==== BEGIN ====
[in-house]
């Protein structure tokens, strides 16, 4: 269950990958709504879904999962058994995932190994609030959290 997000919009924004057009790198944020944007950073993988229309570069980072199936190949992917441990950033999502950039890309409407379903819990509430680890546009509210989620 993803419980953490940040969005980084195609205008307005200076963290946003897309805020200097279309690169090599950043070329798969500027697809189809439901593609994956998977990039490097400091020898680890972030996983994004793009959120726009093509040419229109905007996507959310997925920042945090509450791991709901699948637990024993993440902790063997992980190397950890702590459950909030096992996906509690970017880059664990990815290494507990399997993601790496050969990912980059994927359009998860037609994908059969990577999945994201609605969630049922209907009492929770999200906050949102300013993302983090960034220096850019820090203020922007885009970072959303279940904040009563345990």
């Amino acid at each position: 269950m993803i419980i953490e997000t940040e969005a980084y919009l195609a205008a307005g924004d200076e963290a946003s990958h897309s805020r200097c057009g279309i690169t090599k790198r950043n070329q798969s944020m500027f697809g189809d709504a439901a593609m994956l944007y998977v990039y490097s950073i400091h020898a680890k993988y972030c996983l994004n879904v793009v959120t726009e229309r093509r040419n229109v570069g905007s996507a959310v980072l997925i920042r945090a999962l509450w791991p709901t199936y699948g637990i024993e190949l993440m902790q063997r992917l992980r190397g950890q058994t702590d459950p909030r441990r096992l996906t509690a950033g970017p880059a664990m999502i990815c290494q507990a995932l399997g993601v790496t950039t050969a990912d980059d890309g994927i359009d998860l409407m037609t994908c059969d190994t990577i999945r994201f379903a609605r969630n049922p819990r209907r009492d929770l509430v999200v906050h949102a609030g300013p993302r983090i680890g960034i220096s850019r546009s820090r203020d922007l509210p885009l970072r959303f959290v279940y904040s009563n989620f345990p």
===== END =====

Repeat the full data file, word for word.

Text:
[in-house]
């Protein structure tokens, strides 16, 4: 269950990958709504879904999962058994995932190994609030959290 997000919009924004057009790198944020944007950073993988229309570069980072199936190949992917441990950033999502950039890309409407379903819990509430680890546009509210989620 993803419980953490940040969005980084195609205008307005200076963290946003897309805020200097279309690169090599950043070329798969500027697809189809439901593609994956998977990039490097400091020898680890972030996983994004793009959120726009093509040419229109905007996507959310997925920042945090509450791991709901699948637990024993993440902790063997992980190397950890702590459950909030096992996906509690970017880059664990990815290494507990399997993601790496050969990912980059994927359009998860037609994908059969990577999945994201609605969630049922209907009492929770999200906050949102300013993302983090960034220096850019820090203020922007885009970072959303279940904040009563345990």
């Amino acid at each position: 269950m993803i419980i953490e997000t940040e969005a980084y919009l195609a205008a307005g924004d200076e963290a946003s990958h897309s805020r200097c057009g279309i690169t090599k790198r950043n070329q798969s944020m500027f697809g189809d709504a439901a593609m994956l944007y998977v990039y490097s950073i400091h020898a680890k993988y972030c996983l994004n879904v793009v959120t726009e229309r093509r040419n229109v570069g905007s996507a959310v980072l997925i920042r945090a999962l509450w791991p709901t199936y699948g637990i024993e190949l993440m902790q063997r992917l992980r190397g950890q058994t702590d459950p909030r441990r096992l996906t509690a950033g970017p880059a664990m999502i990815c290494q507990a995932l399997g993601v790496t950039t050969a990912d980059d890309g994927i359009d998860l409407m037609t994908c059969d190994t990577i999945r994201f379903a609605r969630n049922p819990r209907r009492d929770l509430v999200v906050h949102a609030g300013p993302r983090i680890g960034i220096s850019r546009s820090r203020d922007l509210p885009l970072r959303f959290v279940y904040s009563n989620f345990p």